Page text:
Carrot ~ Daucus carota

Carrots, as members of the umbeliferae family, are related to such other plants as parsley, celery, and Queen Anne’s lace.

Requiring more specialized care, carrots are slightly difficult to grow. You must have just the right soil type and pH for whichever particular variety is being grown.

Edible Parts: Root, leafy tops

Nutrition: Carrots are  high in vitamin A and beta carotene, and also contain fiber, calcium, and potassium.

Processing & Storage: Remove leafy tops from carrots and wrap these in a damp cloth or plastic bag and refrigerate. Put roots in a separate plastic bag. If the carrots are in good condition when stored, they can keep up to 4 weeks.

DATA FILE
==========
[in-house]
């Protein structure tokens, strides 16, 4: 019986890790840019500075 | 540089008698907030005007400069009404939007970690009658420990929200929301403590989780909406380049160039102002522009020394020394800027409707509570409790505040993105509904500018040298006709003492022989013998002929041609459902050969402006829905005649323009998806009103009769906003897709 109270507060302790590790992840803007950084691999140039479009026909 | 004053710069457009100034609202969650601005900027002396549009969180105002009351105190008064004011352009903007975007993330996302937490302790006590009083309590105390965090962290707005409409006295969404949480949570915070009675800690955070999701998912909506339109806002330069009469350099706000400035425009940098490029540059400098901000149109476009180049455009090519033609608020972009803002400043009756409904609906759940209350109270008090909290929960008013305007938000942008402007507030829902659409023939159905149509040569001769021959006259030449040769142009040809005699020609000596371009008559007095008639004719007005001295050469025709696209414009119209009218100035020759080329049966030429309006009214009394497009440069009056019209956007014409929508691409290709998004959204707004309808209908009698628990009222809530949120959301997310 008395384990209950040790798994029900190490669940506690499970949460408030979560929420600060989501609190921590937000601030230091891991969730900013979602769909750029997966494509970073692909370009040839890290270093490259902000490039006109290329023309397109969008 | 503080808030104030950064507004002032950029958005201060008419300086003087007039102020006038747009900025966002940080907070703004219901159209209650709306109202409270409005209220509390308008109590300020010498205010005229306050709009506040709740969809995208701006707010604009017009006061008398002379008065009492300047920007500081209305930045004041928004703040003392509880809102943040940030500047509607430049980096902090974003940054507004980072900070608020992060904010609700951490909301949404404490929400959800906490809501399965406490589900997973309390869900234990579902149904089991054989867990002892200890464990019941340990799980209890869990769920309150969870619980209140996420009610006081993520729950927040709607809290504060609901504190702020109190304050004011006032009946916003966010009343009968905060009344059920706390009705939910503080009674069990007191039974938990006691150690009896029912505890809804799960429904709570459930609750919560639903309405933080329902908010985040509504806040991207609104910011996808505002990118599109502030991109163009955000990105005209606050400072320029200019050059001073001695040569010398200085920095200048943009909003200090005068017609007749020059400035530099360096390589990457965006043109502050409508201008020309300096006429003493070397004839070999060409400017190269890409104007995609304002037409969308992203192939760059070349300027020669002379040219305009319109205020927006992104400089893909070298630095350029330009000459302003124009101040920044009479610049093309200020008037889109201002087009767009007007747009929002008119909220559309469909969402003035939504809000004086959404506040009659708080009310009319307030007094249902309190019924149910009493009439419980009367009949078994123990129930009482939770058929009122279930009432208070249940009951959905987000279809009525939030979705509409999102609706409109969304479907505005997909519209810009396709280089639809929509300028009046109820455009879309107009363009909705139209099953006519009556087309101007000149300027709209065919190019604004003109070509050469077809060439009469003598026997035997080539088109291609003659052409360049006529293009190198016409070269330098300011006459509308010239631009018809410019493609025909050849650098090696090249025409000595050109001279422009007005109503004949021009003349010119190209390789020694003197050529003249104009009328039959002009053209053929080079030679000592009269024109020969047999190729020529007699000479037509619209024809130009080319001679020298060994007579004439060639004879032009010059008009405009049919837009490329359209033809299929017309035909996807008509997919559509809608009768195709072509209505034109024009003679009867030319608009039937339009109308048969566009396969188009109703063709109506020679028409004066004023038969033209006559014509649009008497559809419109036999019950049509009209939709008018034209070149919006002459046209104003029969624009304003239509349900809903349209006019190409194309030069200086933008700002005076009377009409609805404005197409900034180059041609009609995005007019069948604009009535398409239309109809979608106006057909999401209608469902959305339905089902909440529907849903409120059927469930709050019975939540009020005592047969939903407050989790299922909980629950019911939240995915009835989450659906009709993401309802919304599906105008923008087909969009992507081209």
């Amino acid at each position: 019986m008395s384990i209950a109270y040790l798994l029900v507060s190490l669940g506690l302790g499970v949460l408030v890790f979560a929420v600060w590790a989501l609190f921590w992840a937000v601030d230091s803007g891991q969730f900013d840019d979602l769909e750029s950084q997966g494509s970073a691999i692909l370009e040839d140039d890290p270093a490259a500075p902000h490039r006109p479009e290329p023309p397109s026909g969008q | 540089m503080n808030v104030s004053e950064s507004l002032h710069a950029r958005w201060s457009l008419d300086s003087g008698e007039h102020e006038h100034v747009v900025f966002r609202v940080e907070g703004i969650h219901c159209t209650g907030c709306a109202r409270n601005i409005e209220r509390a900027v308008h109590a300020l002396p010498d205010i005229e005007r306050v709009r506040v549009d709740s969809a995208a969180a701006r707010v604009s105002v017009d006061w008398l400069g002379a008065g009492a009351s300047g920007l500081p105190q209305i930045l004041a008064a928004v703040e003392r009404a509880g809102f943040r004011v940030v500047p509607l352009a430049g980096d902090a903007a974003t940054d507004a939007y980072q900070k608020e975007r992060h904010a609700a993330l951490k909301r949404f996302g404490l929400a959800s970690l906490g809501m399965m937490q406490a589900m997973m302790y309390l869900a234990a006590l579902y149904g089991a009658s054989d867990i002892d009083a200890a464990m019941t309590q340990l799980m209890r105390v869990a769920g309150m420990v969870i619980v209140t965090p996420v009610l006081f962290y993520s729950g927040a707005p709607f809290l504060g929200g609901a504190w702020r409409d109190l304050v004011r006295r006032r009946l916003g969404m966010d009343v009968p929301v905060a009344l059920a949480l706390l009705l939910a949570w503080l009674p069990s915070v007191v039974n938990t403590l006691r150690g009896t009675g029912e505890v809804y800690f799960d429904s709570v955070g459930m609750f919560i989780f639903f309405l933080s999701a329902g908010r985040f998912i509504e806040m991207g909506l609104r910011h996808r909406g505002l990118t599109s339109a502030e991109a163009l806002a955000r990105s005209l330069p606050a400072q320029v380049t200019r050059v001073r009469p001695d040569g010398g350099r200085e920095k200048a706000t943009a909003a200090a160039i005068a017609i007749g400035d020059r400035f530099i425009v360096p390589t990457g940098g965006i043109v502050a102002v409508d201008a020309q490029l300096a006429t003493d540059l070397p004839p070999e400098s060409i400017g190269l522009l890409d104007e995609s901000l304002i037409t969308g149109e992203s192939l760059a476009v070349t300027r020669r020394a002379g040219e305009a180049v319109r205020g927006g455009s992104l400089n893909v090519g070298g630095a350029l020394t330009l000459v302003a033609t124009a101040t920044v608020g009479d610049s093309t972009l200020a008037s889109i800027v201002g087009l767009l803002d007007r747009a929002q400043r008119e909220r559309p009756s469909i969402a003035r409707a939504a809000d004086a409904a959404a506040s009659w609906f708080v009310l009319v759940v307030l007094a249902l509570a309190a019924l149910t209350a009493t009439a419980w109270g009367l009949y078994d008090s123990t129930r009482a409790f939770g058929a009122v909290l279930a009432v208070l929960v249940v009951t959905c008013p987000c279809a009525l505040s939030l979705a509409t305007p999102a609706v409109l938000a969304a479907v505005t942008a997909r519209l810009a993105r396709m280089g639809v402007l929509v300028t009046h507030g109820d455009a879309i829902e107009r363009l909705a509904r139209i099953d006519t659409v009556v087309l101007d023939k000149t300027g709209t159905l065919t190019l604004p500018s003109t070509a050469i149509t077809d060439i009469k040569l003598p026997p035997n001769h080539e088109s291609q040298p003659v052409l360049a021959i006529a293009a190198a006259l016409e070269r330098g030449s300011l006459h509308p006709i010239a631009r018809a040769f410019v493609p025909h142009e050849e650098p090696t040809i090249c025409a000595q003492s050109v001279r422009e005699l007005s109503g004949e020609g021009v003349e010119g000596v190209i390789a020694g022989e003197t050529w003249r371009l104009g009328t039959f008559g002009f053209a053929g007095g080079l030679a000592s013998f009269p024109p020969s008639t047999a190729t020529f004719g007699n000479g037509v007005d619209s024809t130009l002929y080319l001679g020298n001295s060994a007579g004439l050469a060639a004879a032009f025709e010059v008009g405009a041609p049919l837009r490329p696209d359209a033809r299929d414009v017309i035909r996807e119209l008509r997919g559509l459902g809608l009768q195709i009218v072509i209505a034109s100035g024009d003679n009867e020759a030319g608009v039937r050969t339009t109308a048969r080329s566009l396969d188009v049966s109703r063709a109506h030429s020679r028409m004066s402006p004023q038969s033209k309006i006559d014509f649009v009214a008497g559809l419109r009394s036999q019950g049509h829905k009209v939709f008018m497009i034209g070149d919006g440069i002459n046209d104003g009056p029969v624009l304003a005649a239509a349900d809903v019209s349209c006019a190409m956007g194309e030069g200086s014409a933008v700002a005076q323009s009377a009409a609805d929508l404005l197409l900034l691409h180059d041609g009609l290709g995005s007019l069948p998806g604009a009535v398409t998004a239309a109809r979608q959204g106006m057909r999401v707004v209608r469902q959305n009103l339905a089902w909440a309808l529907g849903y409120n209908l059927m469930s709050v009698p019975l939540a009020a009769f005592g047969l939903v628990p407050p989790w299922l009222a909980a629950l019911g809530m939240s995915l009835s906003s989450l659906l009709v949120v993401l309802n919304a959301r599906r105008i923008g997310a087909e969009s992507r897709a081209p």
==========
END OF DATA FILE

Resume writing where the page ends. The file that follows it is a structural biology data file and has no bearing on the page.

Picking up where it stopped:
Cooking: When cleaning carrots, you may scrub lightly with a vegetable brush and do not peel unless removing spots where damage has occurred.

Carrots can be eaten raw, steamed, stir-fried, juiced, blended into thick soups and sauces to add sweetness, and sauteed with onions and fresh herbs in butter.

A simple carrot soup can be made by pureeing the carrots, and adding onions or leeks, grated ginger, salt, and soy sauce.

Steaming carrots for 5-10 minutes will retain most of the carrot’s nutrients- just don’t overcook!

The leafy tops can be added to a salad or offered as a garnish.

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